Residents of Ghajar, which straddles the border between Israel and Lebanon, have barely been able to enter or leave their village in the past few days on orders from the Israel Defense Forces. The main entrance has been blocked most of the time; the only other way into the village is through the fields, and the gate is only opened intermittently.
Residents say they have been in this situation ever since Hezbollah Secretary General Hassan Nasrallah threatened on Saturday to retaliate for last week's drone attacks on Beirut, which he attributed to Israel.
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In 2015, an IDF officer and soldier were killed by Hezbollah fire on the road leading to Ghajar, an Alawite village that was once part of Syria but was occupied by Israel during the 1967 war.
Maarouf Hattib, a resident who works in Kiryat Shmona, said: “Since Nasrallah’s speech we have been under partial closure. I get messages from the local council – ‘the gate is open; the gate is closed’ – regarding when we can enter and leave. And even when we can travel, any exit from the village is via the farming road that’s suited to tractors or 4x4 vehicles.”
Hattib added that the frequency of the gate's closures and openings is irregular. While speaking with Haaretz on Sunday, he received a message that entry or exit would only be permitted in the event of an emergency.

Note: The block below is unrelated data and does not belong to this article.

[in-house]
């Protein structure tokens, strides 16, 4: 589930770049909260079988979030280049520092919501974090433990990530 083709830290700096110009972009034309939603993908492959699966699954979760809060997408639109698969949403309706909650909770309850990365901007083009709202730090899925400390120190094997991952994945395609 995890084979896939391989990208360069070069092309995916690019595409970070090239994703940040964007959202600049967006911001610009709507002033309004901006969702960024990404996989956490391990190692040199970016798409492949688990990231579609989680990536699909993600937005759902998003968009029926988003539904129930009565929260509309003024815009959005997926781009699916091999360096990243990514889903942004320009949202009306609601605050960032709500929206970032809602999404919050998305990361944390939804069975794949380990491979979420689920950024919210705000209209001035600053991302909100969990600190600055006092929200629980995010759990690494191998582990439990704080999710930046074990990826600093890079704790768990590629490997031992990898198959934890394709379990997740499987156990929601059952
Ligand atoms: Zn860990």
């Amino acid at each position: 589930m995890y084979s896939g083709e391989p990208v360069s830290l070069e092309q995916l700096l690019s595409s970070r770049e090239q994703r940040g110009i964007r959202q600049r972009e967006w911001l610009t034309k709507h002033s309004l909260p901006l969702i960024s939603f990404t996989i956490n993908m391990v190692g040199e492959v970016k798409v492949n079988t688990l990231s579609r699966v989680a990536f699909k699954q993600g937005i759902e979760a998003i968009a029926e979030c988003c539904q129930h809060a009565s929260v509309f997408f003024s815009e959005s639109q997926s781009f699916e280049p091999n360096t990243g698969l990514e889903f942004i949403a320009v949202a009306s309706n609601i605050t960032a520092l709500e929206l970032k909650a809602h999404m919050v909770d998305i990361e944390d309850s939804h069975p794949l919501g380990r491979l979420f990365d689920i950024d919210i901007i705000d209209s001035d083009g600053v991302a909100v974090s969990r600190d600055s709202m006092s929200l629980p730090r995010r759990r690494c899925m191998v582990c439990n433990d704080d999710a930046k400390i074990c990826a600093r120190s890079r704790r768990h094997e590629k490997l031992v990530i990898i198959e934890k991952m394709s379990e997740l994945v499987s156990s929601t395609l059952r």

“Yesterday, when coming back from work, people were stuck for an hour and a half,” Hattib said. “This morning that happened, too, when they tried to leave. There’s no supply of goods, there are no merchants, anyone who wants to stock their grocery store has to go to Kiryat Shmona – and not everyone has a refrigerator truck. There are people who have made appointments with [medical] specialists who can’t get to them. If an ambulance had to get here through the farming road, the patient would be better off dying at home.”
Locals are unsettled by this uncertain situation, Hattib added: “It’s a frustrating feeling. The army doesn’t speak to us, they send messages to the local council. It’s been eight days since any diplomatic or political official has come here, except for the members of the Northern Party, Idan Lev-Ran and Jihad Mustafa, who came to support and express solidarity. We appreciate their effort to identify with us. We would like to see politicians come and talk to us.”
To the members of that local political party, he said, “If this is the situation, why should I vote in the election? In the north everything is routine, but where is our routine? We don’t have the routine they have in Kfar Yuval [a nearby moshav], as all the generals say.”
For his part, Lev-Ran, a resident of Had Nes on the Golan Heights, said that he “hopes very much hopes that the situation will calm down and we won’t have fighting here, and that in the end we can resume our routine. But the routine here is, in fact, state neglect. The plan for reinforcing [security-emergency preparedness] in the north was supposed to bring a billion shekels [$283.2 million] here in 2018 and 2019, but only 150 million shekels got here. That is an excellent example of a state that makes a decision but doesn’t implement it.”
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